AUDIO: Tim reviews “The Last Jedi” on the “KQ Morning Show” with Tom Barnard. Segment beings 7 minutes in.
“Star Wars: The Last Jedi” (PG-13)
Writer-director Rian Johnson expertly creates the unexpected in “Star Wars: The Last Jedi,” the eighth chapter in the Skywalker family space saga conceived by George Lucas 40 years ago. Naturally, after seven “Star Wars” films (eight, if you include last year’s spinoff, “Rogue One”), the environment is going to feel familiar at the outset of “The Last Jedi,” but the minute that Rey (Daisy Ridley) completes the stirring scene that started at the conclusion of “The Force Awakens” and hands the long-exiled Luke Skywalker (Mark Hamill) his lightsaber, the unexpected takes hold and all bets are off.
Although virtually no time has passed between the end of “The Force Awakens” and beginning of “The Last Jedi,” the celebration of the Resistance after blowing up the First Order’s Death Star-like Starkiller Base is short-lived. The base, while massive, is only one component of the First Order’s cache of weapons, and its stranglehold on the Resistance has reached a critical point.
With virtually nowhere else to turn, Rey must convince Luke to come out of hiding to help the Resistance before its too late, but Luke’s more fearful of Rey’s Jedi powers and that they may lead her down the same dark path as his former student and nephew, Kylo Ren (Adam Driver) – the former Ben Solo and son of Han Solo (Harrison Ford) and General Leia (Carrie Fisher). Meanwhile, Kylo’s powers are growing as he’s continued his training under the vengeful alien Supreme Leader Snoke (motion capture by Andy Serkis), and their resolve to capture Luke is drawing closer to a reality until Rey marches forth to thwart their plans.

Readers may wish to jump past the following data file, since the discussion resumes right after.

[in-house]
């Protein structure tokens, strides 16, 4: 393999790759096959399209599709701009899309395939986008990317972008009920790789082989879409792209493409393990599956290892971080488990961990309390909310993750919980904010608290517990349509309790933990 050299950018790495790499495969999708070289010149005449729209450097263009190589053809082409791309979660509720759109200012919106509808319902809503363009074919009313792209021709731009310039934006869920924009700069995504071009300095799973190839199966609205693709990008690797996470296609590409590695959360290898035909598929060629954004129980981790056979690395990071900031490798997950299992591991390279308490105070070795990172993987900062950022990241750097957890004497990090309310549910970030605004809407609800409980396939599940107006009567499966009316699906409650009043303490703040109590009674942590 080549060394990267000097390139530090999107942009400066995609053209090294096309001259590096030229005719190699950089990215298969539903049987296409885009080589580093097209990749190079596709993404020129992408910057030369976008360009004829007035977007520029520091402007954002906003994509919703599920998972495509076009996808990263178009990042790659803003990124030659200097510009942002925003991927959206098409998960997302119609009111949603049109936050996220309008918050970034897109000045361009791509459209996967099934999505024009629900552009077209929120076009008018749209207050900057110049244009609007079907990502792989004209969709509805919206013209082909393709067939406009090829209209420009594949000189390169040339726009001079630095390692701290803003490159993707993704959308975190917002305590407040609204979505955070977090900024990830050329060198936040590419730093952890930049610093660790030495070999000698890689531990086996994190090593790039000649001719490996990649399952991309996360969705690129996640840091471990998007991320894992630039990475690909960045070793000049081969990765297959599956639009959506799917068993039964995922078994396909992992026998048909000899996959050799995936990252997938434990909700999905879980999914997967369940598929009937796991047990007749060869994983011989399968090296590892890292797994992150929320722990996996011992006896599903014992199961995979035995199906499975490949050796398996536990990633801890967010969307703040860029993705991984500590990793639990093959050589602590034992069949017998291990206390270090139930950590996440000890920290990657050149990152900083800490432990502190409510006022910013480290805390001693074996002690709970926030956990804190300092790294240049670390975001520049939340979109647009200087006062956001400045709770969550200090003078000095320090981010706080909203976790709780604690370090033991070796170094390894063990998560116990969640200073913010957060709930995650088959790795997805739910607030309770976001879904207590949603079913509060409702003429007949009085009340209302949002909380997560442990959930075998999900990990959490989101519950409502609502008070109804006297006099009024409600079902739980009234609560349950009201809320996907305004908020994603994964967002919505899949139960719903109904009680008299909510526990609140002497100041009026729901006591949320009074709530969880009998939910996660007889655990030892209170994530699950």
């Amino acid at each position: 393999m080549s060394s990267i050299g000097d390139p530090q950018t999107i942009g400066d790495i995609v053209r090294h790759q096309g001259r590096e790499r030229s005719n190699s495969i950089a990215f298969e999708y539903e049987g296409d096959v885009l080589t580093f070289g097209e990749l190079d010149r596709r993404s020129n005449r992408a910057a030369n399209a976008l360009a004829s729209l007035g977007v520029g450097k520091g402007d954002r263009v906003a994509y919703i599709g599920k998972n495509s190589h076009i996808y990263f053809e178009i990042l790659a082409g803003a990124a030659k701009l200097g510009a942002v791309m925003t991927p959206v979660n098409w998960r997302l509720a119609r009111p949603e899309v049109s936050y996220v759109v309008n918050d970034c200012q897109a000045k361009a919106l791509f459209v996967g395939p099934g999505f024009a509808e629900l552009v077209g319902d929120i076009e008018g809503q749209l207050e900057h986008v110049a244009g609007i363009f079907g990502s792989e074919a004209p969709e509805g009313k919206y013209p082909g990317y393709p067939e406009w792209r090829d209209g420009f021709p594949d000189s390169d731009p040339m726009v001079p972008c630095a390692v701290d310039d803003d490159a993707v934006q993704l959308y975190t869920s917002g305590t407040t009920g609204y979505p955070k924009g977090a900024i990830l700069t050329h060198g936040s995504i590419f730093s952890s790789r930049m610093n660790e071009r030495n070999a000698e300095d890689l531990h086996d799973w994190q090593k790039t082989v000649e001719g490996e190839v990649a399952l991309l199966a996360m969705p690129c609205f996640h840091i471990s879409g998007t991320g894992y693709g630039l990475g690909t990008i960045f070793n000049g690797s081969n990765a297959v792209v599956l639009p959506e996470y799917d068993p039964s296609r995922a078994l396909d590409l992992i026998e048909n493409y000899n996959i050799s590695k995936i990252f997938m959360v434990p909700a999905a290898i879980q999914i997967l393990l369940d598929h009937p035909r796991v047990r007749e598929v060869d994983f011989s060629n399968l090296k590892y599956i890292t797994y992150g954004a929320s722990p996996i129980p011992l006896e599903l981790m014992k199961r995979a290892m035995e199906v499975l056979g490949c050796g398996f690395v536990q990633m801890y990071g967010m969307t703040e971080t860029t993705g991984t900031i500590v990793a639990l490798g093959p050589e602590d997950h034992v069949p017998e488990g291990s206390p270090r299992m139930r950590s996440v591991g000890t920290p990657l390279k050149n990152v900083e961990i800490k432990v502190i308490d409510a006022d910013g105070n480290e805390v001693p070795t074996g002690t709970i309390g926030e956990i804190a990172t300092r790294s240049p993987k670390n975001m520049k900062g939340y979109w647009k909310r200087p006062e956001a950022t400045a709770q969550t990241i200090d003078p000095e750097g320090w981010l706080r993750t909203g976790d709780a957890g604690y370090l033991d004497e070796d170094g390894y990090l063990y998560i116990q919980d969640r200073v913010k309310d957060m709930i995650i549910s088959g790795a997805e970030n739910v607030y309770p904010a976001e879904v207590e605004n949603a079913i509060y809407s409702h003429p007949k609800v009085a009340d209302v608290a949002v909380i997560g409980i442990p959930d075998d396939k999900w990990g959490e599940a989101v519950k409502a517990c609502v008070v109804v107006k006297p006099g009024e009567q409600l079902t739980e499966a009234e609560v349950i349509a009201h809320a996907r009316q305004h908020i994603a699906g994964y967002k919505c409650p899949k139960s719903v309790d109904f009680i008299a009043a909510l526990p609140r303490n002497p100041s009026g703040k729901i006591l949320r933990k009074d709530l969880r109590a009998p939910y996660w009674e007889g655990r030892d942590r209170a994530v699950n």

In addition to Hamill, “The Last Jedi” features an expanded role for Fisher, who sadly passed away last year after she completed her work on the film. Because of that, Johnson stayed the course and didn’t alter Leia’s storyline, yet given the circumstances, her dialogue in “The Last Jedi” takes on a deeper meaning and is all the more poignant.
Despite that dark cloud hanging over the film, “The Last Jedi” has a wide range of emotions, from euphoria to dread, with lots of moments of levity in-between. There’s a lot of welcome humor in the film, and a lot of times it comes from the characters you wouldn’t expect. That includes from the new cuddly creatures the Porgs, the inhabitants on Luke’s remote planet in a galaxy far, far away, who are destined to become favorites of fans of all ages. In the end, “The Last Jedi” is a perfectly blended mix of action, intrigue, humor and emotion, easily making it the best film in the series since “The Empire Strikes Back” in 1980.
It’s hard to say where the franchise will go from here with one episode in the Skywalker family saga left, but for the time being, there’s no question that Johnson has brought balance to The Force with “The Last Jedi.”
Lammometer: 9.5 (out of 10)
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